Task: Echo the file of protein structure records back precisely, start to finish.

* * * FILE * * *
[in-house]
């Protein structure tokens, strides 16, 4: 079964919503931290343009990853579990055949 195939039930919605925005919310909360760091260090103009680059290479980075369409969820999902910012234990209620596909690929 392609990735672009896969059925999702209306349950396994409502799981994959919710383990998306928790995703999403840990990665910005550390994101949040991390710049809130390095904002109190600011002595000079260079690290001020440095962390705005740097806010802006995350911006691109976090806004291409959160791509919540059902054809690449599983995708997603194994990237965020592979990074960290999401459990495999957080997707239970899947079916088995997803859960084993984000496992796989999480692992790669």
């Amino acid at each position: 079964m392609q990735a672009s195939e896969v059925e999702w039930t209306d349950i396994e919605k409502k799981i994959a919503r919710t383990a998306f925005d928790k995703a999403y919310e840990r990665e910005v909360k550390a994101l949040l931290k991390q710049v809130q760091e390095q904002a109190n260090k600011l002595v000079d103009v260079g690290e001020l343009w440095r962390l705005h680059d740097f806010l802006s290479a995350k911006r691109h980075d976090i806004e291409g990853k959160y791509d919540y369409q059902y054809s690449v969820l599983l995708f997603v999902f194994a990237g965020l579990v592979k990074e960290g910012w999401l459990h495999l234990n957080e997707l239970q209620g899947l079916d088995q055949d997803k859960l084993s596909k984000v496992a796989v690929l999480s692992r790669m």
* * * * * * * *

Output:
[in-house]
């Protein structure tokens, strides 16, 4: 079964919503931290343009990853579990055949 195939039930919605925005919310909360760091260090103009680059290479980075369409969820999902910012234990209620596909690929 392609990735672009896969059925999702209306349950396994409502799981994959919710383990998306928790995703999403840990990665910005550390994101949040991390710049809130390095904002109190600011002595000079260079690290001020440095962390705005740097806010802006995350911006691109976090806004291409959160791509919540059902054809690449599983995708997603194994990237965020592979990074960290999401459990495999957080997707239970899947079916088995997803859960084993984000496992796989999480692992790669």
């Amino acid at each position: 079964m392609q990735a672009s195939e896969v059925e999702w039930t209306d349950i396994e919605k409502k799981i994959a919503r919710t383990a998306f925005d928790k995703a999403y919310e840990r990665e910005v909360k550390a994101l949040l931290k991390q710049v809130q760091e390095q904002a109190n260090k600011l002595v000079d103009v260079g690290e001020l343009w440095r962390l705005h680059d740097f806010l802006s290479a995350k911006r691109h980075d976090i806004e291409g990853k959160y791509d919540y369409q059902y054809s690449v969820l599983l995708f997603v999902f194994a990237g965020l579990v592979k990074e960290g910012w999401l459990h495999l234990n957080e997707l239970q209620g899947l079916d088995q055949d997803k859960l084993s596909k984000v496992a796989v690929l999480s692992r790669m």